Unemployment : some aspects of the New Zealand experience, 1960-1981 : a thesis presented in partial fulfilment of the requirements for the degree of Doctor of Philosophy in Economics
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In the late 1960s both Friedman and Phelps argued that there existed a "natural" rate of unemployment which could not be reduced in the long run through an expansion of demand without accelerating inflation. The co-existence of rising unemployment and spiralling inflation throughout much of the 1970s was seen as evidence in support of the propositions of Friedman and Phelps and led to the conclusion that the natural rate of unemployment had risen and was continuing to rise. Theoretical support was provided by the development of job-search theory which attributed the rise in unemployment to rational, voluntary decisions on the part of the unemployed. This thesis examines the unemployment experience of New Zealand. over the period 1960-1981 in the context of the job-search model. That New Zealand has an unemployment problem is established in Part One by a comparative study of New Zealand data with that from seven other industrialized nations. This study also depicts the pattern of New Zealand's unemployment experience and shows it to be in keeping with the search model as it is subsequently developed in Part Two. Our representation of the search model enables us to identify a number of tests of search in the New Zealand context and these are conducted in Part Three. Not unexpectedly the empirical analysis is hindered by the paucity of labour force data in New Zealand. Although some attempt is made to adjust the data to meet our needs this is only partially successful and care must therefore be taken in interpreting the results. In general we find that there is some evidence for the existence of the phenomenon of search in the New Zealand labour market but that its contribution to the rise in unemployment since the mid 1970s is negligible.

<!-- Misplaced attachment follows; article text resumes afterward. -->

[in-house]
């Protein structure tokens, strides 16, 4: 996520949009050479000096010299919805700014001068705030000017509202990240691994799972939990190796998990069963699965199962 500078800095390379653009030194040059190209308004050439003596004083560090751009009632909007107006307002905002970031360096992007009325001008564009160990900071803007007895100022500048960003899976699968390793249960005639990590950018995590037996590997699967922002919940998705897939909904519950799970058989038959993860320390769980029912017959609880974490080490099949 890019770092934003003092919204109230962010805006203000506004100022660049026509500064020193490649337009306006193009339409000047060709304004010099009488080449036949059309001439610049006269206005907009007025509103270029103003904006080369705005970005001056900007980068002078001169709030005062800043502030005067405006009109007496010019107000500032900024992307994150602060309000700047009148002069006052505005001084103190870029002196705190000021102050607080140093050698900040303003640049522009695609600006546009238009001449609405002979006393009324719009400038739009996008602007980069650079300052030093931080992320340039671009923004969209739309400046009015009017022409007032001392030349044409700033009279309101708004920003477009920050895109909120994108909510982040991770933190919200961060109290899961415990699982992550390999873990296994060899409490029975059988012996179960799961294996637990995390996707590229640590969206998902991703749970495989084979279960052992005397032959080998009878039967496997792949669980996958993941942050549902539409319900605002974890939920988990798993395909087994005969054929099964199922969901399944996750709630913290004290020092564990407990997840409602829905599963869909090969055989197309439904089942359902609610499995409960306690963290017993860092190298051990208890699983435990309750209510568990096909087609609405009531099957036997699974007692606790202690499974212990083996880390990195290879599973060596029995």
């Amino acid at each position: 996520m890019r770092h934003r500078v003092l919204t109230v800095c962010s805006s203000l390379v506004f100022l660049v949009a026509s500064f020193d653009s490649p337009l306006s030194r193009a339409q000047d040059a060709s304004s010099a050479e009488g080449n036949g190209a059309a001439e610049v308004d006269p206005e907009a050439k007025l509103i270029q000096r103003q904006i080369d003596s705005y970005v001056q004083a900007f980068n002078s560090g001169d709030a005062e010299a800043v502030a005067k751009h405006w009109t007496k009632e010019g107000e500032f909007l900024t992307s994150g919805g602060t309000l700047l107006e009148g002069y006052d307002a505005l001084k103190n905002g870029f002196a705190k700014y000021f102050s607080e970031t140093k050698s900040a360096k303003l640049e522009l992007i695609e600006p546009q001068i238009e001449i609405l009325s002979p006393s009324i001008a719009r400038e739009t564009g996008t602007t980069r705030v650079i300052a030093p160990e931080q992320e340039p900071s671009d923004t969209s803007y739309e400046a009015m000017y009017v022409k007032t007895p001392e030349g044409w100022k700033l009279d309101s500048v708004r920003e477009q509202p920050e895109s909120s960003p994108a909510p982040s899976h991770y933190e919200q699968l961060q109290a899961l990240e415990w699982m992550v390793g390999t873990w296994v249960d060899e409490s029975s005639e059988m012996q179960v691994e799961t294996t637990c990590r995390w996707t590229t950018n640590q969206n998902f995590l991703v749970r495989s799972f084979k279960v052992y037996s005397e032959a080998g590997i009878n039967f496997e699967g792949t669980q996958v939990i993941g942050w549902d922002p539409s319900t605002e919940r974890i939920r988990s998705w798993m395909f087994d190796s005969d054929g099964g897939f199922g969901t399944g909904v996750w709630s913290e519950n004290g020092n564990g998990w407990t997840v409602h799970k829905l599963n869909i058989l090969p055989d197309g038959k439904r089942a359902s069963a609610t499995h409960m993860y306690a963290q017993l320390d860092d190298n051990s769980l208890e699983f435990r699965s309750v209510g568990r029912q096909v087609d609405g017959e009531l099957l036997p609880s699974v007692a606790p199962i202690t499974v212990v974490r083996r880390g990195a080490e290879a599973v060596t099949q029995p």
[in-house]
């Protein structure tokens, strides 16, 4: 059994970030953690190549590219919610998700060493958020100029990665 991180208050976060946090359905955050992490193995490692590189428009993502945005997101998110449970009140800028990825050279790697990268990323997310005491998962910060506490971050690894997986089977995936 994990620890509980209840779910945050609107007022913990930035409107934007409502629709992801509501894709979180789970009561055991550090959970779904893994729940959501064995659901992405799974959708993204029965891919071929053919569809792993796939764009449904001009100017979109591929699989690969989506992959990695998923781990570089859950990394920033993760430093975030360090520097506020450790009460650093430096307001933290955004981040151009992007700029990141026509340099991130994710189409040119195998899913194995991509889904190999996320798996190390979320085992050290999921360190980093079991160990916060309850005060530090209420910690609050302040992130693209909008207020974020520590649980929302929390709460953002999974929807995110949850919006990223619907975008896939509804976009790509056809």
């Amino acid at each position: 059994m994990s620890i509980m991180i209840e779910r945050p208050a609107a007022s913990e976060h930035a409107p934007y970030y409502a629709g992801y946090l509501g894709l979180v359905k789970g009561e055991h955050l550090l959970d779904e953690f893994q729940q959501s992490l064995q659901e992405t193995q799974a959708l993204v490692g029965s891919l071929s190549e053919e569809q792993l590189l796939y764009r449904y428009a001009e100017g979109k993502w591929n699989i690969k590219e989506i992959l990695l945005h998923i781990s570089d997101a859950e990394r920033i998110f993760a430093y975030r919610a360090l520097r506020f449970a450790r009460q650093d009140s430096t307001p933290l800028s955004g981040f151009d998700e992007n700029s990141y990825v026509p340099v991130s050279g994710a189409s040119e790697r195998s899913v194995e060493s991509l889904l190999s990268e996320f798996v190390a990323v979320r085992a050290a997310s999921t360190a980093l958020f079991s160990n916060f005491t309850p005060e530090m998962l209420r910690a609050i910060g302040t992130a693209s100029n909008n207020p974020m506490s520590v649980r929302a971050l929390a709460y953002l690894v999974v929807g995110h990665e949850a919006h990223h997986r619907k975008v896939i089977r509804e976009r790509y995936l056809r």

Labour supply, Unemployment, Economic conditions, New Zealand